I was freed from my torment by a terrible cry. My Protector was up in a flash, telling me to stay in the tent, but I ignored her, eager for a distraction from my current train of thought. I looked out at the surroundings, trying to see the source of the commotion. It was a little hard to see, because it was out in the dark, but the noise made it easy to find. A human shape, presumably my Scholar, was surrounded by, and being attacked by a large number of small, maybe foot or two long, creatures, the nature of which was hard to see in the dark. Our crazy old guide shouted for someone to get a light near the battle, then drew out an incredibly long bow from somewhere or another. Seeing as I was closer to the tent, I rushed inside, grabbed a torch, lit it in the fire, then charged in to save my danger attracting Scholar.

When I got close, and with the light of the torch, I was able to see the creatures plain. They looked like rats, but huge and furry, with incredibly large, gnashing teeth. They scattered a bit from the light at first, but returned again, leaping and biting at both me and my Scholar. I swung the torch like a club, realizing in that moment that I really really should have grabbed my axe as well, and did my best not to get gnawed to bits. My Scholar was already bleeding in several places, but seemed to be still fighting, which was better than he had done the last time we had been in a fight together. As the frantic beating back of the giant rats continued, I heard the whistle of arrows, and one by one the creatures went down. They seemed to notice the falling of their companions and broke ranks to flee, but my Protector had run around to the other side to cut them off, and soon all but one of the rat creatures were crushed by her dual maces. The one almost managed to escape into the darkness, but one more arrow by the elderly guide ended that swiftly enough.

With the excitement over, our guide rushed over with another torch and began examining my Scholar. He explained that the bite of the creatures could cause infection very easily and that any cuts or scraped needed to be specially cleaned and treated with an herb we had bought in town. He began work on my Scholar right away, and instructed my Protector to check me out. This of course necessitated her inspecting my body and touching me a fair bit, and when it turned out that some of my clothes had been torn or ripped in the fight, also involved me taking off my shirt and pants so that she could look at me and check for scratches more easily. And when she found them, she was instructed to clean them, and lets just say that my mind did not exactly stay pure, and without heavy clothing, that became somewhat obvious. To my Protector’s credit, she commented not at all, and acted as if she had not noticed.

We got a quick explanation of what the creatures were and what they were called from the elder after all the wounds were treated. My Scholar wrote it down, but I am afraid I have a hard time remembering or even pronouncing many of the Xexan words. Apparently the creatures hunt in packs, and specifically target sleeping things so they can kill them before they wake up. Its why keeping a guard is so important, because their ability to wound or kill is much greater if their target is on the ground sleeping compared to standing up. The elder congratulated my Scholar for having spotted them, but warned that going out into the dark alone like that was usually not the best plan, and that sounding the alarm or throwing out a torch to see, might have been a better plan. My Scholar took this advice with a nod and a wince. He had been bit in a number of places, and had several bandages covering his body. All of this served as something of a distraction for the short time it lasted but then it was time to return to sleep. Thankfully my Protector volunteered to go next, so I would have a chance to go to sleep without listening to her breathing. But, all the same, when we were both in the tent for a bit, as she readied herself for the watch duty, she caught my eye, and gave me a little smile, and I knew I was doomed. I felt my own face redden, and I averted my gaze down, unfortunately straight towards her body, which caused me to look away again after slightly too long of a pause in eye movement. She walked out with an extra spring in her step.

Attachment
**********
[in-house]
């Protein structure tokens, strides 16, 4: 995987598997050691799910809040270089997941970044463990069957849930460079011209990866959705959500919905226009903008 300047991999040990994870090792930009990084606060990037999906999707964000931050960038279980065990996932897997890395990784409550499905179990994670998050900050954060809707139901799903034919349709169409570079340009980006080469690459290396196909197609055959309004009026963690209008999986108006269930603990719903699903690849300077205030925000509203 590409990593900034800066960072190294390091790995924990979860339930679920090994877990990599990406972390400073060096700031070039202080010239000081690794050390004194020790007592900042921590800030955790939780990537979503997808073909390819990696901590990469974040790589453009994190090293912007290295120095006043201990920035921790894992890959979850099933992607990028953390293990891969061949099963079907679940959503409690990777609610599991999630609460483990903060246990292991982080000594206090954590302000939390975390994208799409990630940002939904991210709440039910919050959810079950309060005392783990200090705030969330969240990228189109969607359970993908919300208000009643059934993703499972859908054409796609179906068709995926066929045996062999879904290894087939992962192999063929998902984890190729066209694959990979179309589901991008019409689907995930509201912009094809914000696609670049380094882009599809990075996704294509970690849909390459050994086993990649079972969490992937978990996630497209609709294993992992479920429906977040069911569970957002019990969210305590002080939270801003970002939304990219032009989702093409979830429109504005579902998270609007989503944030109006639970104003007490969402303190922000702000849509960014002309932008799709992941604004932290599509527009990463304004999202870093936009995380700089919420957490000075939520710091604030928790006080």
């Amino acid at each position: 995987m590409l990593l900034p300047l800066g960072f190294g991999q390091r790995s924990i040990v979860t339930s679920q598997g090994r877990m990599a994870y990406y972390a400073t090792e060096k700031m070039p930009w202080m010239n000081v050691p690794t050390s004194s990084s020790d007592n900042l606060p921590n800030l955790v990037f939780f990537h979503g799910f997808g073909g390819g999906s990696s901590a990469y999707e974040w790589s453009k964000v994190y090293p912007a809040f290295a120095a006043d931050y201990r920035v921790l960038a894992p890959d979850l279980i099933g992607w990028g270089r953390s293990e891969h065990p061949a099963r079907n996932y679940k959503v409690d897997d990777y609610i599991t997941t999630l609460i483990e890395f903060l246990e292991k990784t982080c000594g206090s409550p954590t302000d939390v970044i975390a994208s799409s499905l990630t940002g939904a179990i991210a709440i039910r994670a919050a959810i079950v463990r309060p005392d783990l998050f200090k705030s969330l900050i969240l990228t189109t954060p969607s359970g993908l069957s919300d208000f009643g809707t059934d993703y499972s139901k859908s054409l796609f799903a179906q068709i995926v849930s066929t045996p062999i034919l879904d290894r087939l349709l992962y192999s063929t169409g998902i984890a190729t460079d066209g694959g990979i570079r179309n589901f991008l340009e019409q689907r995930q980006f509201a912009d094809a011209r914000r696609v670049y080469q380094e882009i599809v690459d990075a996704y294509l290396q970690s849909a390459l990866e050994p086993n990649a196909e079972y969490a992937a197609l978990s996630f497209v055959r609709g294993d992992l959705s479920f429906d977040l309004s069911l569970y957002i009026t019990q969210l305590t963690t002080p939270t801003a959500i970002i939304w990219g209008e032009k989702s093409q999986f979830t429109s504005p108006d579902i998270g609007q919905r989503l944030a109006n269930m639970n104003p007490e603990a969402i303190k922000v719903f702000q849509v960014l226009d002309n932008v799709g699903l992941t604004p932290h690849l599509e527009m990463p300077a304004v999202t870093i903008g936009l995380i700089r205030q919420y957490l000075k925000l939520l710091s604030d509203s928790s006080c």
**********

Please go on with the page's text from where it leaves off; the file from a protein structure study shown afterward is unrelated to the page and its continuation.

For those of you readers, who come from more conservative locations then the capital city, where men and woman truly do not interact in a physical way at all before marriage, I shall explain. The courtship dance of the Baal and those other high ranking officials of the city is arcane and nuanced. But what I had done, my physical reaction, my reddened face, my inability to meet her gaze in response to her smile, all pointed towards me being very interested in marriage. Her smile was an indicator that she was considering accepting, but that I would need to prove myself further. I was trapped in a number of ways.